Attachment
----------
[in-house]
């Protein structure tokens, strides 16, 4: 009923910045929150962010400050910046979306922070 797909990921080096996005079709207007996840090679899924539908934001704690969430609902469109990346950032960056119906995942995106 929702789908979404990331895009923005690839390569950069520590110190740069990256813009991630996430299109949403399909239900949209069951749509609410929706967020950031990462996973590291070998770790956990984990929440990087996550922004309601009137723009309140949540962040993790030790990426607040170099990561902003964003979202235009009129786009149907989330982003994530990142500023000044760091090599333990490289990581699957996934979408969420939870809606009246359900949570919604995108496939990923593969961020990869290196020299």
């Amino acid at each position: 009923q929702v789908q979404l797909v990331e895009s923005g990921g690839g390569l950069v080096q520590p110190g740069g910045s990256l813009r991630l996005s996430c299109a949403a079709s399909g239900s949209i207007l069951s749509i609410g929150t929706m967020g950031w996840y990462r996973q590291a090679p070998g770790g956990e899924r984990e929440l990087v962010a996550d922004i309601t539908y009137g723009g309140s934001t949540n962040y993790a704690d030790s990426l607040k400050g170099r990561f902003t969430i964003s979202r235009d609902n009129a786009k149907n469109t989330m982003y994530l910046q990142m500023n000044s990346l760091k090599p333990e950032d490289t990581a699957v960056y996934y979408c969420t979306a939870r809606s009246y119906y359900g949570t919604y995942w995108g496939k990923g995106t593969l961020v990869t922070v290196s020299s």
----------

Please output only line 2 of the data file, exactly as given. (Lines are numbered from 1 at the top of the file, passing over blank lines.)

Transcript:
């Protein structure tokens, strides 16, 4: 009923910045929150962010400050910046979306922070 797909990921080096996005079709207007996840090679899924539908934001704690969430609902469109990346950032960056119906995942995106 929702789908979404990331895009923005690839390569950069520590110190740069990256813009991630996430299109949403399909239900949209069951749509609410929706967020950031990462996973590291070998770790956990984990929440990087996550922004309601009137723009309140949540962040993790030790990426607040170099990561902003964003979202235009009129786009149907989330982003994530990142500023000044760091090599333990490289990581699957996934979408969420939870809606009246359900949570919604995108496939990923593969961020990869290196020299």